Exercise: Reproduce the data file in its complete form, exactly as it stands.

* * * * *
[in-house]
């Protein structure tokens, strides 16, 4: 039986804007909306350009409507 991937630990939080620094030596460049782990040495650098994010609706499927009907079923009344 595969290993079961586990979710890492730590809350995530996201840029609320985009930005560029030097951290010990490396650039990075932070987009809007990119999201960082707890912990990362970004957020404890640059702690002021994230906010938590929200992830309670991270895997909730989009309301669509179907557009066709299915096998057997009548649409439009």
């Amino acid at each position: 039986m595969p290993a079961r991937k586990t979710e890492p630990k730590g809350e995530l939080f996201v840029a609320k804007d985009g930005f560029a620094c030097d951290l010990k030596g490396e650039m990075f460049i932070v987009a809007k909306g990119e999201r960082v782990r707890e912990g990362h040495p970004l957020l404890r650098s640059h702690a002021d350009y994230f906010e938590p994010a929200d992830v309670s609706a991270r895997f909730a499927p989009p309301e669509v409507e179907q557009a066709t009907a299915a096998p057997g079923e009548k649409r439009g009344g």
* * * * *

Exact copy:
[in-house]
């Protein structure tokens, strides 16, 4: 039986804007909306350009409507 991937630990939080620094030596460049782990040495650098994010609706499927009907079923009344 595969290993079961586990979710890492730590809350995530996201840029609320985009930005560029030097951290010990490396650039990075932070987009809007990119999201960082707890912990990362970004957020404890640059702690002021994230906010938590929200992830309670991270895997909730989009309301669509179907557009066709299915096998057997009548649409439009």
């Amino acid at each position: 039986m595969p290993a079961r991937k586990t979710e890492p630990k730590g809350e995530l939080f996201v840029a609320k804007d985009g930005f560029a620094c030097d951290l010990k030596g490396e650039m990075f460049i932070v987009a809007k909306g990119e999201r960082v782990r707890e912990g990362h040495p970004l957020l404890r650098s640059h702690a002021d350009y994230f906010e938590p994010a929200d992830v309670s609706a991270r895997f909730a499927p989009p309301e669509v409507e179907q557009a066709t009907a299915a096998p057997g079923e009548k649409r439009g009344g």